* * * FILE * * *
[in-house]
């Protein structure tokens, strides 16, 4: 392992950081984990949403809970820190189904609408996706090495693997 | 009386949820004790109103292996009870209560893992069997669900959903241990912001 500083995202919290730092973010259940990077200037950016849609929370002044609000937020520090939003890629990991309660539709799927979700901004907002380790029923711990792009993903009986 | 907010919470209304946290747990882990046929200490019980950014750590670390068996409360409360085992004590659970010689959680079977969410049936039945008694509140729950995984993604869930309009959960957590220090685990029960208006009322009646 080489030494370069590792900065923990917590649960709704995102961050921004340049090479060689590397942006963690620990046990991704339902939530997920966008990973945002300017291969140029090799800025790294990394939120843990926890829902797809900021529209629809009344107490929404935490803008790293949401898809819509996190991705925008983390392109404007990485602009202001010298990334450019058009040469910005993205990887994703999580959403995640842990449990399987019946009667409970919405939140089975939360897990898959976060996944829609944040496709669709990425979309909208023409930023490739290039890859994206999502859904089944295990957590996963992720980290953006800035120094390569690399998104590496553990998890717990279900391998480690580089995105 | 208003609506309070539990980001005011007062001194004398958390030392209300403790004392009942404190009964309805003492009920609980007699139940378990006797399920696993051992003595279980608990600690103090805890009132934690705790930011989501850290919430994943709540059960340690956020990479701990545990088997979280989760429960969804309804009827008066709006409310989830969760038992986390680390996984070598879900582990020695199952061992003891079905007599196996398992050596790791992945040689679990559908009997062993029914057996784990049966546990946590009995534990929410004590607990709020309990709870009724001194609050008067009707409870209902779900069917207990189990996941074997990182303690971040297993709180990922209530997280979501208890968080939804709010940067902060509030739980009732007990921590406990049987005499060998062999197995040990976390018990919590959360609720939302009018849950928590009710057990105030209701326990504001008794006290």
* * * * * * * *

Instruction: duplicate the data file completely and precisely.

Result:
[in-house]
């Protein structure tokens, strides 16, 4: 392992950081984990949403809970820190189904609408996706090495693997 | 009386949820004790109103292996009870209560893992069997669900959903241990912001 500083995202919290730092973010259940990077200037950016849609929370002044609000937020520090939003890629990991309660539709799927979700901004907002380790029923711990792009993903009986 | 907010919470209304946290747990882990046929200490019980950014750590670390068996409360409360085992004590659970010689959680079977969410049936039945008694509140729950995984993604869930309009959960957590220090685990029960208006009322009646 080489030494370069590792900065923990917590649960709704995102961050921004340049090479060689590397942006963690620990046990991704339902939530997920966008990973945002300017291969140029090799800025790294990394939120843990926890829902797809900021529209629809009344107490929404935490803008790293949401898809819509996190991705925008983390392109404007990485602009202001010298990334450019058009040469910005993205990887994703999580959403995640842990449990399987019946009667409970919405939140089975939360897990898959976060996944829609944040496709669709990425979309909208023409930023490739290039890859994206999502859904089944295990957590996963992720980290953006800035120094390569690399998104590496553990998890717990279900391998480690580089995105 | 208003609506309070539990980001005011007062001194004398958390030392209300403790004392009942404190009964309805003492009920609980007699139940378990006797399920696993051992003595279980608990600690103090805890009132934690705790930011989501850290919430994943709540059960340690956020990479701990545990088997979280989760429960969804309804009827008066709006409310989830969760038992986390680390996984070598879900582990020695199952061992003891079905007599196996398992050596790791992945040689679990559908009997062993029914057996784990049966546990946590009995534990929410004590607990709020309990709870009724001194609050008067009707409870209902779900069917207990189990996941074997990182303690971040297993709180990922209530997280979501208890968080939804709010940067902060509030739980009732007990921590406990049987005499060998062999197995040990976390018990919590959360609720939302009018849950928590009710057990105030209701326990504001008794006290």